"Nell and Etta?"
"Nell is our cook." Clare smiles. "Nell is like cordon bleu meets Detroit; she's how Aretha Franklin would be if she was Julia Child. Etta is our housekeeper and all-around everything. She's really more almost our mom; I mean, my mother is . . . well, Etta's just always there, and she's German and strict, but she's very comforting, and my mother is kind of off in the clouds, you know?"
I nod, my mouth full of soup.
"Oh, and there's Peter," Clare adds. "Peter is the gardener."
"Wow. Your family has servants. This sounds a little out of my league. Have I ever, uh, met any of your family?"
"You met my Grandma Meagram right before she died. She was the only person I ever told about you. She was pretty much blind by then. She knew we were going to get married and she wanted to meet you."
I stop eating and look at Clare. She looks back at me, serene, angelic, perfectly at ease. "Are we going to get married?"
"I assume so," she replies. "You've been telling me for years that whenever it is you're coming from, you're married to me."
Too much. This is too much. I close my eyes and will myself to think of nothing; the last thing I want is to lose my grip on the here and now.
"Henry? Henry, are you okay?" I feel Clare sliding onto the seat beside me. I open my eyes and she grips my hands strongly in hers. I look at her hands and see that they are the hands of a laborer, rough and chapped. "Henry, I'm sorry, I just can't get used to this. It's so opposite. I mean, all my life you've been the one who knew everything and I sort of forgot that tonight maybe I should go slow." She smiles. "Actually, almost the last thing you said to me before you left was 'Have mercy, Clare.' You said it in your quoting voice, and I guess now that I think of it you must have been quoting me." She continues to hold my hands. She looks at me with eagerness; with love. I feel profoundly humble.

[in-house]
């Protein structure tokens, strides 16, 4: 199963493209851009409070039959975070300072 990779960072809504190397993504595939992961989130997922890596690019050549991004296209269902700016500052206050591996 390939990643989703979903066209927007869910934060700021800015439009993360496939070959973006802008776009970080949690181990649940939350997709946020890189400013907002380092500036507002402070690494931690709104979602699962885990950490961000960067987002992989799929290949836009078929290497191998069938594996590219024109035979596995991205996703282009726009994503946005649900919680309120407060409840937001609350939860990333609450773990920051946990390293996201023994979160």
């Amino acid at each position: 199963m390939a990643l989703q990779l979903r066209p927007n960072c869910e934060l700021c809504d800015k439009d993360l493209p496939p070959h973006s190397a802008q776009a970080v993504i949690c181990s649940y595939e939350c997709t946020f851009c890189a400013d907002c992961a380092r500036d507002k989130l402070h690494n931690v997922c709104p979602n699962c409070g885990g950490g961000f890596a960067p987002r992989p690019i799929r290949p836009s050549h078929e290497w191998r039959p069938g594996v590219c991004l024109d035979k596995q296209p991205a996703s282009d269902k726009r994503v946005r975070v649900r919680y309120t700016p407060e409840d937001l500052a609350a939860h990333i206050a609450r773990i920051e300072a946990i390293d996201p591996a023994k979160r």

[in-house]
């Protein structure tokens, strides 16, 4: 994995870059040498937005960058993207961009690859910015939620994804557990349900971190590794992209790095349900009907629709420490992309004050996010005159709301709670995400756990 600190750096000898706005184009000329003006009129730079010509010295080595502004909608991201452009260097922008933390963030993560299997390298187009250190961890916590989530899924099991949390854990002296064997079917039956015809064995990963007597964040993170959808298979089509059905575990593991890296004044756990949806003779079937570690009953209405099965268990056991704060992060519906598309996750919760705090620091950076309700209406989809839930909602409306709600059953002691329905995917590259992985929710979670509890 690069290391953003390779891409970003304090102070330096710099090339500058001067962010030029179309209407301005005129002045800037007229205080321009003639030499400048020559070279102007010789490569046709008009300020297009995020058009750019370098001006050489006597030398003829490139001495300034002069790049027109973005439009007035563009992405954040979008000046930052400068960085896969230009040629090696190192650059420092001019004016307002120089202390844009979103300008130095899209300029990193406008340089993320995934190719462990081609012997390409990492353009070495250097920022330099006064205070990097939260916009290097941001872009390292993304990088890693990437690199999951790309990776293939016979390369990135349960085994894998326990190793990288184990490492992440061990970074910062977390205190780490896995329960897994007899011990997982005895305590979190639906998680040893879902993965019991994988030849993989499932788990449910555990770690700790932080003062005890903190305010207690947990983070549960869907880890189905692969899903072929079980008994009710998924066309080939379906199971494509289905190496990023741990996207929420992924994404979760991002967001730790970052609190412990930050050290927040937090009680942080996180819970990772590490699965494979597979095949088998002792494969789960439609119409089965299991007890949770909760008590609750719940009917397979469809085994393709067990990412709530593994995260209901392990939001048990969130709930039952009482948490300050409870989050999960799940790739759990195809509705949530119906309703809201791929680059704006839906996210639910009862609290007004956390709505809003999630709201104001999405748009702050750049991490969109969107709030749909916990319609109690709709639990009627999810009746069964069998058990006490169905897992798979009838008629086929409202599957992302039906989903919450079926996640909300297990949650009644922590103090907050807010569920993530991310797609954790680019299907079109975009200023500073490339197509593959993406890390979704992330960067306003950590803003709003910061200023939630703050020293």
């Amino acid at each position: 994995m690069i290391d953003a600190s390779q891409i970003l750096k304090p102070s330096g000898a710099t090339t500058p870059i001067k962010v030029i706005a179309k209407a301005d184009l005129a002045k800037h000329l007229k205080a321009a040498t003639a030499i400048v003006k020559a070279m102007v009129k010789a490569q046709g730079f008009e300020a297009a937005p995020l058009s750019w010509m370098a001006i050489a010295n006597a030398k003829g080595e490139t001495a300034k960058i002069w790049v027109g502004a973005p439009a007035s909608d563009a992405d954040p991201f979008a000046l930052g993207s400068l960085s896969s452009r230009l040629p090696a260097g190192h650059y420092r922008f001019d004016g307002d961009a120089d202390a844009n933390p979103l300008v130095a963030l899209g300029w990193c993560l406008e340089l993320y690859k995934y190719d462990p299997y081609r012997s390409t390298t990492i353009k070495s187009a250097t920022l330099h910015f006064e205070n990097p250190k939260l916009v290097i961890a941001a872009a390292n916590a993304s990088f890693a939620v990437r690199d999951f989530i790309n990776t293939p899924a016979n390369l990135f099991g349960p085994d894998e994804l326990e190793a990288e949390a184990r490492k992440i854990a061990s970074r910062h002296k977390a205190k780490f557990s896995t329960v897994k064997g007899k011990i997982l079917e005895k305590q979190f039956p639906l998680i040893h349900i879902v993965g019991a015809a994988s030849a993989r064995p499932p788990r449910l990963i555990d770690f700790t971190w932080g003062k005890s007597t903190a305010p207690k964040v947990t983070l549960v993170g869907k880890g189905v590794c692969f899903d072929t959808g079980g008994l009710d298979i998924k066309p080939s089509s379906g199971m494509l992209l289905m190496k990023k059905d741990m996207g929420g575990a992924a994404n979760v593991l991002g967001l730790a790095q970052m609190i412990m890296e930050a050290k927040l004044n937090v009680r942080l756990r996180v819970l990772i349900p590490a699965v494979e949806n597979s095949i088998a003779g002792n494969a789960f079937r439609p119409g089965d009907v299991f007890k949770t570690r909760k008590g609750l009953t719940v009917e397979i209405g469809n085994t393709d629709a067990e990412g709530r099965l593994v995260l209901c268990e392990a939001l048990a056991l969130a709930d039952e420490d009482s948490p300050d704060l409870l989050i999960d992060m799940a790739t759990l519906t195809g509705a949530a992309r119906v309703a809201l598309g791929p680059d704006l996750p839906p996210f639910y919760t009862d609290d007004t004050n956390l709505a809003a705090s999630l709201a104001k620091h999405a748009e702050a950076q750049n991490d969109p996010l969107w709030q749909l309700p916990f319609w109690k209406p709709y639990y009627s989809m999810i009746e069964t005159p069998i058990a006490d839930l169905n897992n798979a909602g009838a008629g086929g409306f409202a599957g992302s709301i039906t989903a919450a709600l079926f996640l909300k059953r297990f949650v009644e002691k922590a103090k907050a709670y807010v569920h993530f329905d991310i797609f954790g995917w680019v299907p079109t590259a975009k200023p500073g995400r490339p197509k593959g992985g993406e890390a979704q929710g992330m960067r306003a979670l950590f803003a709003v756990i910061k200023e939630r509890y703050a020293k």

"Could we back up? Could we pretend that this is a normal first date between two normal people?"
"Okay." Clare gets up and goes back to her side of the table. She sits up straight and tries not to smile.
"Um, right. Gee, ah, Clare, ah, tell me about yourself. Hobbies? Pets? Unusual sexual proclivities?"
"Find out for yourself."
"Right. Let's see . . . where do you go to school? What are you studying?"
"I'm at the School of the Art Institute; I've been doing sculpture, and I've just started to study papermaking."
"Cool. What's your work like?"
For the first time, Clare seem uncomfortable. "It's kind of. . . big, and it's about. . . birds." She looks at the table, then takes a sip of tea.
"Well, really it's about, um, longing." She is still not looking at me, so I change the subject.
"Tell more about your family."
"Okay." Clare relaxes, smiles. "Well . . . my family lives in Michigan, by a small town on the lake called South Haven. Our house is in an unincorporated area outside the town, actually. It originally belonged to my mother's parents, my Grandpa and Grandma Meagram. He died before I was born, and she lived with us until she died. I was seventeen. My grandpa was a lawyer, and my dad is a lawyer; my dad met my mom when he came to work for Grandpa."
"So he married the boss's daughter."
"Yeah. Actually, I sometimes wonder if he really married the boss's house. My mom is an only child, and the house is sort of amazing; it's in a lot of books on the Arts and Crafts movement."
"Does it have a name? Who built it?"
"It's called Meadowlark House, and it was built in 1896 by Peter Wyns."
"Wow. I've seen pictures of it. It was built for one of the Henderson family, right?"
"Yes. It was a wedding present for Mary Henderson and Dieter Bascombe. They divorced two years after they moved in and sold the house."
Excerpted from The Time Traveler's Wife by Audrey Niffenegger. Copyright Audrey Niffenegger 2003. All rights reserved. No part of this book may be reproduced without permission from the publisher, MacAdam Cage.
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From NYT bestselling author Ann Leary
The captivating story of an unconventional New England family.
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